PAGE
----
(Bloomberg) -- European Union foreign ministers moved toward enforcing harsher sanctions against Belarus and pointed a finger at Russia’s ties to its ally after the forcing down of a commercial airliner and arrest a journalist.
Diplomacy chiefs discussed in Lisbon how to implement measures against the government of President Alexander Lukashenko after the diversion of a Ryanair Holdings Plc flight crossing Belarusian airspace en route from Greece to Lithuania.
The EU is working on new sanctions that could target potash, a soil nutrient that’s one of the country’s biggest export, after the Ryanair incident. Leaders earlier this week asked ministers to come up with broader measures to target businesses and entire sectors of the country’s economy, including the financial industry.
Shifting the focus from the immediate aftermath of the incident, diplomats also increasingly focused on Russia’s relationship with its fellow former Soviet neighbor.
“Everyone knows that without Russia and without Russian support Lukashenko wouldn’t have any future in Belarus,” German Foreign Minister Heiko Maas told reporters on arrival at the Thursday gathering. “That’s why it’s important to remain in talks with Russia but also with the clear expectation we have of Belarus and that we are making clear with the sanctions.”
Maas said the EU won’t be satisfied with “small sanctions steps” and will target “economic structures and payments traffic” in Belarus and make sure they have a substantial effect. Sectoral sanctions should be in place by June 21 when foreign ministers meet again, Luxembourg’s Jean Asselborn said.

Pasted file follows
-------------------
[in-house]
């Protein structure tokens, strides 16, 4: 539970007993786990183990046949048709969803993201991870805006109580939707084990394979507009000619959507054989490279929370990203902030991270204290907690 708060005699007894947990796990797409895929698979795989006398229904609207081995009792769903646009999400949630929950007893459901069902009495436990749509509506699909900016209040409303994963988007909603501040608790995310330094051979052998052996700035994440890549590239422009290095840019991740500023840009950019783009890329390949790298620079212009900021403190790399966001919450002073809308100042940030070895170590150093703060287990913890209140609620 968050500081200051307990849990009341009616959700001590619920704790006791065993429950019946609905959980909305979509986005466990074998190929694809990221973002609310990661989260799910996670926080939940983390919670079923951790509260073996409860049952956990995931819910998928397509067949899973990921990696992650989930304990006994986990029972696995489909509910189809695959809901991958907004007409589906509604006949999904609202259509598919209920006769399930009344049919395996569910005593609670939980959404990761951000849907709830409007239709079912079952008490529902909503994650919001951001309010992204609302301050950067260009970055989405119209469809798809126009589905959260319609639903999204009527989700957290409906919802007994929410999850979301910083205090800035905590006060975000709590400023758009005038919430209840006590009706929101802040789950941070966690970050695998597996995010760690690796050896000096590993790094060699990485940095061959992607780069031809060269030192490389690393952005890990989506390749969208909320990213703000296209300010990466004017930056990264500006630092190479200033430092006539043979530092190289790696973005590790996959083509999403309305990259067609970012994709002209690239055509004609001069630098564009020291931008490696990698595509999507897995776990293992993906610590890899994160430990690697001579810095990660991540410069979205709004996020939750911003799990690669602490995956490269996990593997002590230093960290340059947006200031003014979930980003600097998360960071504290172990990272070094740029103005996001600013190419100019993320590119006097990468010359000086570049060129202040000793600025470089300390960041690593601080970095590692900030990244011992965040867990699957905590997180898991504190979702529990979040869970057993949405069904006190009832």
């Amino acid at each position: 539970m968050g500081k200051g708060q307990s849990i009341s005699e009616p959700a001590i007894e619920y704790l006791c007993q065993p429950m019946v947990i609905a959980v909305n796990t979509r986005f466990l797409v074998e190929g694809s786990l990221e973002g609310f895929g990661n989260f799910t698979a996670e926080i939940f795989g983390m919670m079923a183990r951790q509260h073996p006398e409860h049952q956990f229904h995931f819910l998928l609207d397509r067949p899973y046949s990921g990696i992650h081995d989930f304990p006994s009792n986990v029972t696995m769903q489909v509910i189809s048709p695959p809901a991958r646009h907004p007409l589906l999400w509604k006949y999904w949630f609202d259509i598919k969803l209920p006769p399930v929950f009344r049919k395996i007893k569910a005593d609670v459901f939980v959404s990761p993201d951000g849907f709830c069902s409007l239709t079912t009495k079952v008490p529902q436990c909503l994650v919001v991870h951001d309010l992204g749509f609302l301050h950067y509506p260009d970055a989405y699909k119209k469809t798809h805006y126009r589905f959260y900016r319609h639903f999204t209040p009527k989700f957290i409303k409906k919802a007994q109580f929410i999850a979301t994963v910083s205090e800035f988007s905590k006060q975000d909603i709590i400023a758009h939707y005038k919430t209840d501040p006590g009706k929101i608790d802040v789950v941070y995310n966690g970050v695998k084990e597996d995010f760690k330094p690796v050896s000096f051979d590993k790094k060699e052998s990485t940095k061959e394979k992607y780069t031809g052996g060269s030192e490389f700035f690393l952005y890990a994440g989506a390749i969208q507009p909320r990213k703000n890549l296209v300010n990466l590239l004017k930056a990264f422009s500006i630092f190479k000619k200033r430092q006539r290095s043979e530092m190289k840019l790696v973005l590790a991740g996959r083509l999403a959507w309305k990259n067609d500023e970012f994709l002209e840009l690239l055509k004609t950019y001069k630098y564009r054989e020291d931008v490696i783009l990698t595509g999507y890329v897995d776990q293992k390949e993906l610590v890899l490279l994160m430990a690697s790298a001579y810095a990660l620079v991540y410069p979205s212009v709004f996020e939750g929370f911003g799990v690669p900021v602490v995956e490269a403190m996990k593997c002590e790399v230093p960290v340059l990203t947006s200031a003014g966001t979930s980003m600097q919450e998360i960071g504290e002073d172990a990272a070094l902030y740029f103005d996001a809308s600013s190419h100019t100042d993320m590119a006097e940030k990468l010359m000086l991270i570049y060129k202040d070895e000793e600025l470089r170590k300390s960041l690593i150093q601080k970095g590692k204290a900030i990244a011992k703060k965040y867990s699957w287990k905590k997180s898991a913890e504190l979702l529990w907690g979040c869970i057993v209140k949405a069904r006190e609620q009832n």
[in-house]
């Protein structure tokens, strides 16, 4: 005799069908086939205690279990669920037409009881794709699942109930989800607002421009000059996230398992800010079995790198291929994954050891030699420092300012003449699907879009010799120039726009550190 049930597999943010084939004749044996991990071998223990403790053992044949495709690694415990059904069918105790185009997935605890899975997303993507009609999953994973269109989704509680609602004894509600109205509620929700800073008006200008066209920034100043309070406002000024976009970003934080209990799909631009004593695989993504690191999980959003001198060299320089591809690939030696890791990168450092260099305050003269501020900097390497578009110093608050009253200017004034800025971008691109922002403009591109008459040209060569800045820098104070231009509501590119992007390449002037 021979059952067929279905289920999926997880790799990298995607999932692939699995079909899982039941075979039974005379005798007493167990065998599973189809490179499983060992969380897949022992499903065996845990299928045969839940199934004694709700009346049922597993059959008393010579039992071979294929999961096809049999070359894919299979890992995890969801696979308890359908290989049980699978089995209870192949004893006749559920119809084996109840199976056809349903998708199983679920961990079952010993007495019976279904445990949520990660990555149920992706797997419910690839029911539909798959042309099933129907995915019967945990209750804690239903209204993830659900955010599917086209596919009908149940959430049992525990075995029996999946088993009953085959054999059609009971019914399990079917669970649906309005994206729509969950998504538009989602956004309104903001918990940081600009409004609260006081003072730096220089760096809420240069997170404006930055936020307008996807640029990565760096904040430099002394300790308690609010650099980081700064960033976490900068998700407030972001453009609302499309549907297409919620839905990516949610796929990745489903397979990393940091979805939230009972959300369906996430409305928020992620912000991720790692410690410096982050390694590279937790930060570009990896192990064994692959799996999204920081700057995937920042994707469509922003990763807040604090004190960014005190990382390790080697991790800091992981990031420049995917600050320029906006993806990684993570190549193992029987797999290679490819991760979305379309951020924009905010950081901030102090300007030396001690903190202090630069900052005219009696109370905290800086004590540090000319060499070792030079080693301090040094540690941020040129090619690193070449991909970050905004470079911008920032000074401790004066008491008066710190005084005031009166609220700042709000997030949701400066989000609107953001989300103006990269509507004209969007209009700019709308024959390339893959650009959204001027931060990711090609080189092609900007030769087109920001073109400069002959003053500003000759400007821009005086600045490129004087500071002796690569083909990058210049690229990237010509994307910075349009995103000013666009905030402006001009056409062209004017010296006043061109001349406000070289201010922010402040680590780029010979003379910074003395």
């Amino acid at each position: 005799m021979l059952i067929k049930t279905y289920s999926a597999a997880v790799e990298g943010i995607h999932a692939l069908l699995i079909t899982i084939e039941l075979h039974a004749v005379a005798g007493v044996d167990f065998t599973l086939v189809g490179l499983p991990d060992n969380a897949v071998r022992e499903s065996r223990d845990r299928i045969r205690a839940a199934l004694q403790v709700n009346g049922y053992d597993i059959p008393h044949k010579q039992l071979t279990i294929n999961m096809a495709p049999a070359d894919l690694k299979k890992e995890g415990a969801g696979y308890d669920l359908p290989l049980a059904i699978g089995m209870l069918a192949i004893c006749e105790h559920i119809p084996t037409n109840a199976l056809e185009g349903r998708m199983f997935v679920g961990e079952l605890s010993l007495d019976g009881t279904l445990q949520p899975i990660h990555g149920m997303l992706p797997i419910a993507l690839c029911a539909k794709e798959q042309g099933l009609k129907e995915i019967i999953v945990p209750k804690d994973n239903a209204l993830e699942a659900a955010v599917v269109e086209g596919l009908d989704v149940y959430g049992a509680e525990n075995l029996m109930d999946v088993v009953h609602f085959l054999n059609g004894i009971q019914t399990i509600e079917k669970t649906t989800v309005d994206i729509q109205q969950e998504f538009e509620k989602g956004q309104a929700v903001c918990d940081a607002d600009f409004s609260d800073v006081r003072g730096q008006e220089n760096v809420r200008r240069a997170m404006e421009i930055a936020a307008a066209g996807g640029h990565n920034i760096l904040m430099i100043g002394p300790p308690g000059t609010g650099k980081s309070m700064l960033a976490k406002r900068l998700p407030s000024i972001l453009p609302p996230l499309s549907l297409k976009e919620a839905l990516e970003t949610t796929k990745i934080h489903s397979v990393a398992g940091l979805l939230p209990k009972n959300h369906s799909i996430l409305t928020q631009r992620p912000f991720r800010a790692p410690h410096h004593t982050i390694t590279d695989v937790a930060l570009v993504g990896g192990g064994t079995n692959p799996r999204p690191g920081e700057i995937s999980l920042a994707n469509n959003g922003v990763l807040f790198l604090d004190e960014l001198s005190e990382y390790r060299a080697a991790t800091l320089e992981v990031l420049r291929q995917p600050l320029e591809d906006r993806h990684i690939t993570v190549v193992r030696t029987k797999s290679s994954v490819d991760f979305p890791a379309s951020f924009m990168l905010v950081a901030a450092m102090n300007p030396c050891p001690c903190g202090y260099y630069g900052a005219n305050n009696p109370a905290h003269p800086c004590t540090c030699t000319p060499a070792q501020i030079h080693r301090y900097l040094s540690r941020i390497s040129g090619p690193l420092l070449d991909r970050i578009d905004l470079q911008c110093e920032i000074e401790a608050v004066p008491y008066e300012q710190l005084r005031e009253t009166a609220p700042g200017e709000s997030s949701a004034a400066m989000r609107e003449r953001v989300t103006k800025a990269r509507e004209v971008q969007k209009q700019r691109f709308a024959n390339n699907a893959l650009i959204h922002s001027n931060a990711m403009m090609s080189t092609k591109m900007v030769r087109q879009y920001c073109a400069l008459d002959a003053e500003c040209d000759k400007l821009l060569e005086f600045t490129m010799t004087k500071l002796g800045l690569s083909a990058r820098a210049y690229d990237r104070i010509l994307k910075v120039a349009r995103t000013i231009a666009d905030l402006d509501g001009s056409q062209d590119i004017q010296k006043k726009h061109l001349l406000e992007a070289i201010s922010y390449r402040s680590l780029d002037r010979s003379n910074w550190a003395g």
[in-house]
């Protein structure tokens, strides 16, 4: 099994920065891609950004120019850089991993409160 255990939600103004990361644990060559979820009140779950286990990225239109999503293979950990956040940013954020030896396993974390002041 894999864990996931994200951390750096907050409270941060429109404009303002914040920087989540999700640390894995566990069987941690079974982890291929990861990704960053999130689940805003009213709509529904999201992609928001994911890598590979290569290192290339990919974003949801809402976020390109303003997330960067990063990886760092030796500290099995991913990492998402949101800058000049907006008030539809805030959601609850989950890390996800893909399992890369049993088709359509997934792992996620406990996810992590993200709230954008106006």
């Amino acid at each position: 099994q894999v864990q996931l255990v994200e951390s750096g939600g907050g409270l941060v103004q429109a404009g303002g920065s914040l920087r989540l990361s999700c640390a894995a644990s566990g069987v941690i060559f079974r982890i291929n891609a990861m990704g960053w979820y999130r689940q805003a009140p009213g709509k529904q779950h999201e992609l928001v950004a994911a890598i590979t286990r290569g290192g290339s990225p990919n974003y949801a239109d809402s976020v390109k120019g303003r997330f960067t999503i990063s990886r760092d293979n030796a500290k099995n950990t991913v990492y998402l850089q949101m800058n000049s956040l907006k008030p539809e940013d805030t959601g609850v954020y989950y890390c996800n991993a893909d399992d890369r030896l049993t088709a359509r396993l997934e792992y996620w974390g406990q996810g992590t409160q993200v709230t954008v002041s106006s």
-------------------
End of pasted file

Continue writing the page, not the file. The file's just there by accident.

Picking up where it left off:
Belarus’s bonds sold off for the fourth straight day, taking the yield on the country’s 6.378% dollar notes due 2031 to 7.88%, according to data compiled by Bloomberg. That’s roughly 20 basis points away from a high reached in August, when investors were spooked by a crackdown on protesters against Lukashenko’s claim to a landslide election victory.
Several ministers expressed concern at Russian President Vladimir Putin’s backing for Lukashenko, who he’ll meet on Friday in Sochi, Russia.
“The EU should address the root causes of these conflicts, Russia is behind these conflicts, Russia is using these conflicts to create its own sphere of influence,” said Romania’s Bogdan Aurescu.
The foreign ministers won’t make a decision on sanctions Thursday as theirs is an informal meeting, EU foreign policy chief Josep Borrell said, adding that preparations for sanctions against individuals are at a very advanced stage at the technical level.
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